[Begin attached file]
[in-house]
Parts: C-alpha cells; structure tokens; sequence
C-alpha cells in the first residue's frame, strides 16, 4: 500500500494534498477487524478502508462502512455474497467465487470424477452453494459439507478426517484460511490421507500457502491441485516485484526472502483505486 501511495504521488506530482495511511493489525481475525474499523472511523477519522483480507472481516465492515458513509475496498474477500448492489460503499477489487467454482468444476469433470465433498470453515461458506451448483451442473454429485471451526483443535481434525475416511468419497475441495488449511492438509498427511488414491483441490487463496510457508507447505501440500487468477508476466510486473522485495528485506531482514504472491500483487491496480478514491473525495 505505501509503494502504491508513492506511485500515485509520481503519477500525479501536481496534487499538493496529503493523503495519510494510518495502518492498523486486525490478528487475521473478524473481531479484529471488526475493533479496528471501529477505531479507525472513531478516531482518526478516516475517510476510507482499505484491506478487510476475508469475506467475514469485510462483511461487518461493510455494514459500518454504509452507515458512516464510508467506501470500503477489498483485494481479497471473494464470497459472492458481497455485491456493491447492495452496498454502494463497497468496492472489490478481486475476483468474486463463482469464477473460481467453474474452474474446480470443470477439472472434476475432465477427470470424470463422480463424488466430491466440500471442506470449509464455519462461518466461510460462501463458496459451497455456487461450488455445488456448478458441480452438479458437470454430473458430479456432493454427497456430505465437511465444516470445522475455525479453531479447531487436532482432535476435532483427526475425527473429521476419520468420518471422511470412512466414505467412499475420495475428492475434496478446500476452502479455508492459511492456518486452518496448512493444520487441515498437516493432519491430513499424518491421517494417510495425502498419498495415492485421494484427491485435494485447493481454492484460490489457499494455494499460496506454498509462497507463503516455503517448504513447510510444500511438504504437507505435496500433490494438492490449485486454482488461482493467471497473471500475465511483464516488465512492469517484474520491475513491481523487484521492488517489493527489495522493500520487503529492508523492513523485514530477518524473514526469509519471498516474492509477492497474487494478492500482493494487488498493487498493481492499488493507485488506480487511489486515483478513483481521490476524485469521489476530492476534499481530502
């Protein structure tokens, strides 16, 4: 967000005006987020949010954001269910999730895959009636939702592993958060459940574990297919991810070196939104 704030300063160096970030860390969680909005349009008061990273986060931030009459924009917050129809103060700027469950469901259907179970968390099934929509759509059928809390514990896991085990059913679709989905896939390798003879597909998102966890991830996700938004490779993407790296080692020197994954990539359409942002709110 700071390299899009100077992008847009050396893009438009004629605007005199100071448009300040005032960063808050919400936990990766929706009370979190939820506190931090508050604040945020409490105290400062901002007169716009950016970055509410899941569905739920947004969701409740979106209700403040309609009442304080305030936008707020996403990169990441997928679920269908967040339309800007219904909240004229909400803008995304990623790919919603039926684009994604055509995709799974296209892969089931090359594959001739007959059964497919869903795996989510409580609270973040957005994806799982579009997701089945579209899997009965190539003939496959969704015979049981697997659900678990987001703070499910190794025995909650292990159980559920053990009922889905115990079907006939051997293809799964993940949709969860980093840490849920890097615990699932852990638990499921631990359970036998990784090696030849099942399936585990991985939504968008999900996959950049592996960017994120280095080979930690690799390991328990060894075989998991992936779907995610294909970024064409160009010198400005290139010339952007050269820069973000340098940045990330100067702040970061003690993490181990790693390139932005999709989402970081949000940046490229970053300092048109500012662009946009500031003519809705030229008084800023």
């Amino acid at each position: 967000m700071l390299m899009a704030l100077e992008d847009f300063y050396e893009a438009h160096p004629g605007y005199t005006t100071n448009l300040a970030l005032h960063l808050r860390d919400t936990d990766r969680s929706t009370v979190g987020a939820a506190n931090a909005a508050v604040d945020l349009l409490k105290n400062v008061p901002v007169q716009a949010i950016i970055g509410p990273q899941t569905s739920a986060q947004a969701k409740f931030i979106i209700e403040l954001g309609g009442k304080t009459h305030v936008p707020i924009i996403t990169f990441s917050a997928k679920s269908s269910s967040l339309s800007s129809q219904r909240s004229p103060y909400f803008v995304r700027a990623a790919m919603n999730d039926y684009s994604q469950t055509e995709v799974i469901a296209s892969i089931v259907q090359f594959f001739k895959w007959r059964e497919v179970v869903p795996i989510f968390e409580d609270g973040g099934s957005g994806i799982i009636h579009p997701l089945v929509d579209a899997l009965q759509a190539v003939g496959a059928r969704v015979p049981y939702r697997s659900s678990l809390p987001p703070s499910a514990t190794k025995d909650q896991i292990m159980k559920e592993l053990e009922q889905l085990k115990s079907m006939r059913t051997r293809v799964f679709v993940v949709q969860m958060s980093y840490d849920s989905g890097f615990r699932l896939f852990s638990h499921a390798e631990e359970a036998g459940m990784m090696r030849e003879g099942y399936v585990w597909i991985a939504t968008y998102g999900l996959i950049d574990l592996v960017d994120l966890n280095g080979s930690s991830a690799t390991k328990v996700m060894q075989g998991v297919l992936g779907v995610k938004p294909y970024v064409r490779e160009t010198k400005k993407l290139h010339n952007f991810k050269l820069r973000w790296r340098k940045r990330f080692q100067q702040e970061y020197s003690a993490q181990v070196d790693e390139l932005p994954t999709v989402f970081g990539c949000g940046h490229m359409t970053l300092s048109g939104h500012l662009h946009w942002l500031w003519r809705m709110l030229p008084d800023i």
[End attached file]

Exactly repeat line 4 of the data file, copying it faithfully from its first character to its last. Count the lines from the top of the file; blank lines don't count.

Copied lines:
């Protein structure tokens, strides 16, 4: 967000005006987020949010954001269910999730895959009636939702592993958060459940574990297919991810070196939104 704030300063160096970030860390969680909005349009008061990273986060931030009459924009917050129809103060700027469950469901259907179970968390099934929509759509059928809390514990896991085990059913679709989905896939390798003879597909998102966890991830996700938004490779993407790296080692020197994954990539359409942002709110 700071390299899009100077992008847009050396893009438009004629605007005199100071448009300040005032960063808050919400936990990766929706009370979190939820506190931090508050604040945020409490105290400062901002007169716009950016970055509410899941569905739920947004969701409740979106209700403040309609009442304080305030936008707020996403990169990441997928679920269908967040339309800007219904909240004229909400803008995304990623790919919603039926684009994604055509995709799974296209892969089931090359594959001739007959059964497919869903795996989510409580609270973040957005994806799982579009997701089945579209899997009965190539003939496959969704015979049981697997659900678990987001703070499910190794025995909650292990159980559920053990009922889905115990079907006939051997293809799964993940949709969860980093840490849920890097615990699932852990638990499921631990359970036998990784090696030849099942399936585990991985939504968008999900996959950049592996960017994120280095080979930690690799390991328990060894075989998991992936779907995610294909970024064409160009010198400005290139010339952007050269820069973000340098940045990330100067702040970061003690993490181990790693390139932005999709989402970081949000940046490229970053300092048109500012662009946009500031003519809705030229008084800023």